Although we have examined the roles of individual SES in ischemic stroke patients with different neighborhood status, the mechanisms through which SES affects clinical outcomes are believed to extend further. Besides, our findings indicated individual SES may be a more important risk factor than neighborhood status in clinical outcomes of ischemic stroke. It is possibly because individual SES is a relatively broader notion covering a wide range of aspects that closely associated with healthcare than neighborhood status. Moreover, individual SES could also partially mediate the associations between neighborhood status and health outcomes . Although the risk of neighborhood status was reduced in the regression model based on different SES tertiles, the neighborhood status was also significantly correlated with SES and was an independent risk factor for ischemic stroke in a pooled multivariate Cox regression analysis. Since economic burden, inequitable distribution of healthcare services, and other factors are global medical problems that also existed in developed countries, further studies should be conducted to elucidate the relationship between SES and ischemic stroke.
Several limitations of our study warrant discussion. Firstly, this is a retrospective study from a single center in a tertiary hospital. The sample size was small and the follow-up period was relatively short. Secondly, we did not analyze the levels of education, occupation, and health insurance according to different neighborhood status. However, our data have demonstrated neighborhood status was significantly correlated with personal SES and could be an independent risk factor, which could also explain the roles of neighborhood status in ischemic stroke. Thirdly, a few patients are temporary residents who are old parents living with their married sons/daughters to look after grandchildren, while the sons/daughters take care of their parents' healthy conditions. Selection of these patients may possibly cause bias to our study results, but it seems minimal since we classified the neighborhood status according to their hukou registered locations which hugely influences their healthcare-related socioeconomic gradients. Despite the limitations of our approach, it is likely that individual SES could be also used as an important prognostic factor in ischemic stroke patients with different neighborhood status.
In summary, we have found that individual SES was significantly associated with neighborhood status among ischemic stroke patients. Both individual SES and neighborhood status are independently associated with ischemic stroke and patients with a lower SES as well as poorer neighborhood status may have a significantly increased risk for adverse clinical outcomes. Continuous healthcare reform should properly consider the potential influences of lower SES and tackle health inequality to warrant a better therapy in ischemic stroke patients.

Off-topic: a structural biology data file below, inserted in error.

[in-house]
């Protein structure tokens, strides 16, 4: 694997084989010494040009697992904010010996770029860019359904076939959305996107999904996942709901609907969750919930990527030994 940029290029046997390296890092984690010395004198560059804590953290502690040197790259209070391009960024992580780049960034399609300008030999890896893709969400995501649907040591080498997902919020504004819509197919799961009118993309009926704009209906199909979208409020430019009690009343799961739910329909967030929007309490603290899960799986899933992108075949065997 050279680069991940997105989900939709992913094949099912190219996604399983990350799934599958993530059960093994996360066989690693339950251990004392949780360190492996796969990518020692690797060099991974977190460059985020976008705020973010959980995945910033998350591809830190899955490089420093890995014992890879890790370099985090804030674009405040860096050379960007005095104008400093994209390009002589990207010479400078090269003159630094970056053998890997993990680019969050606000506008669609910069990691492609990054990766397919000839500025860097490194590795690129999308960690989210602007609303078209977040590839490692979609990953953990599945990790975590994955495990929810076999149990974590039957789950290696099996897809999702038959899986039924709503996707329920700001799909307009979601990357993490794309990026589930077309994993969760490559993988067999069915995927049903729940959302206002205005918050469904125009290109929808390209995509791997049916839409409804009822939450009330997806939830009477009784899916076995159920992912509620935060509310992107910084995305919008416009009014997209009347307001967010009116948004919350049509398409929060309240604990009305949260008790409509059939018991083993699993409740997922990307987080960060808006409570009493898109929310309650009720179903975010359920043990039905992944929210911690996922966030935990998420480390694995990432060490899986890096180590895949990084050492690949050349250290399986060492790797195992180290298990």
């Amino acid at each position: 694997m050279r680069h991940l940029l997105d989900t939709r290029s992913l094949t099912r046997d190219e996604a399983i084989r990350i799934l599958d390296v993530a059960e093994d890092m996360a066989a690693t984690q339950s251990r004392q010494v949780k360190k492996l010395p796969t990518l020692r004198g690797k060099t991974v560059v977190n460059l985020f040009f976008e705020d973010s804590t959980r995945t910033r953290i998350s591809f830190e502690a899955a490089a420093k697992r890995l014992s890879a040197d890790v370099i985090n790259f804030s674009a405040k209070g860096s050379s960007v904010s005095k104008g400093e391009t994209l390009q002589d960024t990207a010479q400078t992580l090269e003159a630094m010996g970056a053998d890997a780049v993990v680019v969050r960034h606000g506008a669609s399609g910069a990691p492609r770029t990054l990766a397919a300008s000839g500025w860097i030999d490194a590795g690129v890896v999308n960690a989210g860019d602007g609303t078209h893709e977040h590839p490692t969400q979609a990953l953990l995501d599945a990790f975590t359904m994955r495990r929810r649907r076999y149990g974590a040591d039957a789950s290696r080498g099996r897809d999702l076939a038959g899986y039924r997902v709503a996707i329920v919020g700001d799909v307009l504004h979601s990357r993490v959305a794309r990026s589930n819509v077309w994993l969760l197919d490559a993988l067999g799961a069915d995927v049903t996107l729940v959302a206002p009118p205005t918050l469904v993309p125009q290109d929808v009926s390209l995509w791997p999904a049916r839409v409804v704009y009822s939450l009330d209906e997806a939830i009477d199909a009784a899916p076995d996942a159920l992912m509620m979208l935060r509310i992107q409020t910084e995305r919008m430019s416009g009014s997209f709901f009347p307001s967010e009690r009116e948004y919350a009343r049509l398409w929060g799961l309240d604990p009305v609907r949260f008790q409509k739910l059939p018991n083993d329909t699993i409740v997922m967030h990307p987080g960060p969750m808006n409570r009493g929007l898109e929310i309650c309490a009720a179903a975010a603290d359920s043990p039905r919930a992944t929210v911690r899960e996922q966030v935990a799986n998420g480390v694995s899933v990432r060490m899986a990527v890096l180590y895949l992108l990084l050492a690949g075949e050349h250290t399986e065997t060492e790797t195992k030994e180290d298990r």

SES: socioeconomic status; CT: computed tomography; MRI: magnetic resonance imaging; CHD: coronary heart disease; HDL: high density lipoprotein; LDL: low density lipoprotein; SD: standard deviation; HR: hazards ratio; CI: confidence interval; CNSR: China National Stroke Registry.
This study was supported by the National Natural Science Foundation of China (no. 81371212 to Xueyuan Liu) and Shanghai Science and Technology Committee Research Projects, China (no. 13411951102 and no. 13JC1404002 to Xueyuan Liu). Both Han Yan and Baoxin Liu were supported by International Exchange Program for Graduate Student, Tongji University, China (no. 2015020041 and no. 2015020040). The author would like to thank all participants in this study for their active cooperation.
The authors have declared that no competing interest exists.
1. Wu Z, Yao C, Zhao D. et al. Sino-MONICA Project: a collaborative study on trends and determinants in cardiovascular diseases in China, Part I: morbidity and mortality monitoring. Circulation. 2001;103:462-8
2. Tsai CF, Thomas B, Sudlow CL. Epidemiology of stroke and its subtypes in Chinese vs white populations: a systematic review. Neurology. 2013;81:264-72
3. Wolfe CD, Rudd AG, Howard R. et al. Incidence and case fatality rates of stroke subtypes in a multiethnic population: the South London Stroke Register. J Neurol Neurosurg Psychiatry. 2002;72:211-6
4. Jakovljevic D, Sarti C, Sivenius J. et al. Socioeconomic status and ischemic stroke: the FINMONICA Stroke Register. Stroke. 2001;32:1492-8
5. Clark AM, DesMeules M, Luo W. et al. Socioeconomic status and cardiovascular disease: risks and implications for care. Nat Rev Cardiol. 2009;6:712-22
6. Avendano M, Kawachi I, Van Lenthe F. et al. Socioeconomic status and stroke incidence in the US elderly: the role of risk factors in the EPESE study. Stroke. 2006;37:1368-73
7. McCarron P, Greenwood R, Elwood P. et al. The incidence and aetiology of stroke in the Caerphilly and Speedwell Collaborative Studies II: risk factors for ischaemic stroke. Public Health. 2001;115:12-20
8. Kerr GD, Slavin H, Clark D. et al. Do vascular risk factors explain the association between socioeconomic status and stroke incidence: a meta-analysis. Cerebrovasc Dis. 2011;31:57-63
9. Langagergaard V, Palnum KH, Mehnert F. et al. Socioeconomic differences in quality of care and clinical outcome after stroke: a nationwide population-based study. Stroke. 2011;42:2896-902
10. van den Bos GA, Smits JP, Westert GP. et al. Socioeconomic variations in the course of stroke: unequal health outcomes, equal care?. J Epidemiol Community Health. 2002;56:943-8